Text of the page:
It’s not really about making a better life for the Afghanistan population, and it is not directly about keeping America free.
It’s about iron and copper, used to make steel, and it’s about lithium used in batteries and computers.
According to the story I just read on the New York Times site, it seems that it has been newly re-discovered that Afghanistan may well have tremendous untapped reserves of the valuable metals.
Russian geologists had discovered this back when the old USSR was fighting there, but when the Soviets pulled out, they left all that behind.
While I find it hard to believe no one in the U.S. knew about this, it was not talked about at all.
The story says it would take much time to develop the mining industry there, but the income from it could more than finance the war. Isn’t that great!?
I’ve always maintained that the main reason the U.S. fights in that region is oil — well maybe for some other valuable resources too.
(I always thought there must have been some secret oil find or something in Vietnam.)
Meanwhile, China keeps developing oil fields in Iraq and has become Saudi Arabia’s number one customer for oil, I read, edging out the U.S.
It does seem distressing that we spend so much blood and treasure in that region of the world but let another nation who has criticized our moves there run away with what in another time would have been judged the “spoils of war”.
I don’t want to come off as so crass as to suggest the U.S.’s one and only reason for being there is a raw power grab, so to speak, over or for raw resources, but one does have to remind one’s self from time to time that struggles between nations and forces in the world throughout history usually involve the competition for resources.
The former German president (that nation’s ceremonial head of state) resigned recently for suggesting that German troops as part of the multi-national force in Afghanistan were looking out for the interests of Germany. He was speaking the truth, but realized that he had broken a modern post-World War II taboo in Germany and admitted to using military force to look out for the nation’s interests.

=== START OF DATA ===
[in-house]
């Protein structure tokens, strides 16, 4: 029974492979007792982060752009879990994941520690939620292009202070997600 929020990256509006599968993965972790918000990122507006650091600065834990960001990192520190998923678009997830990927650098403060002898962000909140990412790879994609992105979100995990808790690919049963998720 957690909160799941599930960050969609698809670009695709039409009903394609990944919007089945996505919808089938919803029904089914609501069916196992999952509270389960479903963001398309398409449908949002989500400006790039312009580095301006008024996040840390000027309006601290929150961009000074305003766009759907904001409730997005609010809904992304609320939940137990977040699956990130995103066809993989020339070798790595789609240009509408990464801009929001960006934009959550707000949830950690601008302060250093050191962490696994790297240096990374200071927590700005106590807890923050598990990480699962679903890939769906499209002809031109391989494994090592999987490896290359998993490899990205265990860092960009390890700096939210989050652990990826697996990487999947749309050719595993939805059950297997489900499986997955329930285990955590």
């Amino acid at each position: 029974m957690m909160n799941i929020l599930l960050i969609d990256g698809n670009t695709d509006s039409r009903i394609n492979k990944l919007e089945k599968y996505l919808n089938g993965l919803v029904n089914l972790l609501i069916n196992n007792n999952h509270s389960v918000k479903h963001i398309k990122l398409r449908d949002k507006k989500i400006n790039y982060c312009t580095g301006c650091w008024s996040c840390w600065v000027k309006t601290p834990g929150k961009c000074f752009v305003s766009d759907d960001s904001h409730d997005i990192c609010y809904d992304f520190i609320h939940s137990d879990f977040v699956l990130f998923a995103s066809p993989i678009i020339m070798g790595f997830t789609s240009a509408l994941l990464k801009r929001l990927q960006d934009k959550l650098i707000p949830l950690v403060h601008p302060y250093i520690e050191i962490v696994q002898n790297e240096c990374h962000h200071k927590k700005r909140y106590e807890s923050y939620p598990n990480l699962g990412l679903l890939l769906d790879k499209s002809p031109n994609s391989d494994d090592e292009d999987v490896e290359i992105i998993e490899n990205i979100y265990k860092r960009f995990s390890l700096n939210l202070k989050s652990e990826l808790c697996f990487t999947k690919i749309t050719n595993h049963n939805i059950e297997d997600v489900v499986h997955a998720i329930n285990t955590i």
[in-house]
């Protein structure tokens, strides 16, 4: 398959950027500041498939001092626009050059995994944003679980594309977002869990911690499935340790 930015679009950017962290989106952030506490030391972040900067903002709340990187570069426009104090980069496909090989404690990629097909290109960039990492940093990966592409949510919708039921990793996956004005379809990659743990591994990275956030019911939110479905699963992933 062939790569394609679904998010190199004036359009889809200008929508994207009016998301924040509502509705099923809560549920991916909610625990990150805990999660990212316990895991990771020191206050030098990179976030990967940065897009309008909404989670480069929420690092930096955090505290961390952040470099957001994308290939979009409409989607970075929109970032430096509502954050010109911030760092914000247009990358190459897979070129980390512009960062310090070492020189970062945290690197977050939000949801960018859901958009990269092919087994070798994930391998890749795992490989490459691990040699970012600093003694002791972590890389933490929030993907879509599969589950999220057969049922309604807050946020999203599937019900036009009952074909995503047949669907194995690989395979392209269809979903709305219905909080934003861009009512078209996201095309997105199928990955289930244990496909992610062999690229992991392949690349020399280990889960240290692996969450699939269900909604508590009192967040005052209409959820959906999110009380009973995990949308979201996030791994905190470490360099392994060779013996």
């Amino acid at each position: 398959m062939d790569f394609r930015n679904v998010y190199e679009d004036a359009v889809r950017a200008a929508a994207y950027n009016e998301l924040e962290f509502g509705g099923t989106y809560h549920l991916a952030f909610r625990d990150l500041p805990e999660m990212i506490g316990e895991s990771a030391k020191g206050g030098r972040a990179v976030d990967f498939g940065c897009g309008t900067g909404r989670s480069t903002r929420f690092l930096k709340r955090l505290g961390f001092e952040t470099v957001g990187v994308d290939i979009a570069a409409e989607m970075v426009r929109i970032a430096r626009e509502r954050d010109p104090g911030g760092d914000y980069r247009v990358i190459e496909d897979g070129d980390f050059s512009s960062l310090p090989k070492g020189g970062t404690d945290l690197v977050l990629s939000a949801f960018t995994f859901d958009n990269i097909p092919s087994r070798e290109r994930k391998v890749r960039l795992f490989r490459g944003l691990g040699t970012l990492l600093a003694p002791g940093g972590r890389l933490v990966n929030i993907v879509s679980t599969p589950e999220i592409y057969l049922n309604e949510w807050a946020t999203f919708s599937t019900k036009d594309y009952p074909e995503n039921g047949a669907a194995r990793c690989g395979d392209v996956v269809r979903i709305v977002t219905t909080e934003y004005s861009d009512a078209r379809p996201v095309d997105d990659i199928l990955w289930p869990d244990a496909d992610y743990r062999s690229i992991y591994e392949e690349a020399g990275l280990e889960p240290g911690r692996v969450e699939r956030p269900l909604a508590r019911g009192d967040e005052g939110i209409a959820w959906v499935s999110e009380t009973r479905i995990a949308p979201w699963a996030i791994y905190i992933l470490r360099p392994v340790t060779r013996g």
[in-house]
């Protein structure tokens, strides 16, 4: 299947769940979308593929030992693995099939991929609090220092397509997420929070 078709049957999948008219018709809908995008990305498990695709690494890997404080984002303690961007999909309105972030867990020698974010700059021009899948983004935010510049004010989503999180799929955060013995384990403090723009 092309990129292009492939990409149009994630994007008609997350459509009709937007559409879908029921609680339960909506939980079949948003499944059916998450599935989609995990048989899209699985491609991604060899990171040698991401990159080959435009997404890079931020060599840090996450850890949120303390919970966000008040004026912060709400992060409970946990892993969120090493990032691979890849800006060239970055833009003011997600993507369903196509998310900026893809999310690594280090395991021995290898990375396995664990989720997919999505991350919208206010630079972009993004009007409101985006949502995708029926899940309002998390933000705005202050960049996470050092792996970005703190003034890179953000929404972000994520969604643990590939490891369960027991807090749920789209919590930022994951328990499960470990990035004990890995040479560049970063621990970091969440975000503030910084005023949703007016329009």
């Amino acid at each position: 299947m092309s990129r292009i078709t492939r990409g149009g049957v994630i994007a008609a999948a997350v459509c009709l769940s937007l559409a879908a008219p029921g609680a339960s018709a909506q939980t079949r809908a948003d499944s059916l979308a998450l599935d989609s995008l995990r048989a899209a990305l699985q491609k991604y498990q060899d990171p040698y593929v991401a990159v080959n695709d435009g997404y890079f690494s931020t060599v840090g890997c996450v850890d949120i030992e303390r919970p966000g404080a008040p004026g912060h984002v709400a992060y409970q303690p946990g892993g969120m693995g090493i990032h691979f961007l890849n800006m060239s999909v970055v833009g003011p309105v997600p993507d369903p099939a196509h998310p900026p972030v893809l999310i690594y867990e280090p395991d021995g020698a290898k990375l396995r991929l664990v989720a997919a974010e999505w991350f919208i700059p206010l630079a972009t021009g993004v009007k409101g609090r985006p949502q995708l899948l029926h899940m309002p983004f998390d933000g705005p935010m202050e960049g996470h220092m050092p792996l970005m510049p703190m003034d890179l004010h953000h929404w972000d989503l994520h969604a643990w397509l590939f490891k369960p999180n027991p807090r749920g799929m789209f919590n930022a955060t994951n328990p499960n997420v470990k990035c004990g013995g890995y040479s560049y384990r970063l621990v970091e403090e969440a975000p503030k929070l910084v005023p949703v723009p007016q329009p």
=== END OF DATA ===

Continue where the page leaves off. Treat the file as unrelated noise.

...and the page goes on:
The U.S. worked hand in hand with the right wing authoritarian governments (now left wing) in Bolivia to ensure that the communists would not get control there. One of those right wing military governments executed Che Guevara, leftist revolutionary icon, for the U.S. CIA.
Today, Bolivia has a left wing government whose leader is buddy with socialist dictator and U.S. antagonist Hugo Chavez of Venezuela (an important U.S. oil source, the country is I mean to say). But our Secretary of State, Hillary Clinton, was there the other day making nice nice with officials there, Bolivia that is.
Bolivia may have the world’s largest source of lithium deposits (as yet untapped).
As far as I am concerned, we can’t or shouldn’t run other countries’ affairs, but it does not hurt to be on good terms with them if you need their resources.
And in the case of Iraq where we have sacrificed so much, it is almost an unforgivable sin to let China, who sacrificed nothing, to get the goods.
It’s interesting that just as enthusiasm for continued fighting in Afghanistan has really started to diminish both in the U.S. and Europe (according to what I read) that the news is now divulged that, hey folks, there’s a mineral bonanza there!
Well I would hope it could at least pay for the war as the oil in Iraq did not.
Seriously, I think the U.S. needs to decide if it is really worth it to continue what is yet another U.S. quagmire of a war, now in Afghanistan, and if the answer is yes, overwhelm those who resist us with overwhelming force, occupy the nation, set things straight, and then get in on the spoils of war. If this is not possible, say we tried our best, thank all for their service and sacrifice, and leave and return home and rebuild our own nation.
Why I feel obligated to mention this, I can’t really say, but I realize that the U.S. went into Afghanistan initially and supposedly to go after Osama Bin Laden and his forces, the culprits in the 9/11 attacks on the U.S. But that effort fell by the wayside for years after George W. Bush decided to go into Iraq for reasons that may be known only to him. Then our new President Barack Obama decided that Afghanistan was the right war after all and named a new general there and sent more troops, with little to no positive effect to date (and the outlook is not good).
It seems to me that we should have set up our own provisional government there — that country did harbor those who attacked us — and set things straight, instead of putting up with a corrupt government. It may well be impossible to deal with Afghanistan, what with the stange culture and tribalism and resistance to outside influence. Others have tried though the centuries to no avail.
If that be that be the case, as I suggested in this post, thank everyone for their service and bring our forces home.
And then we should say to Afghanistan: don’t attack us again. Next time we won’t be so patient.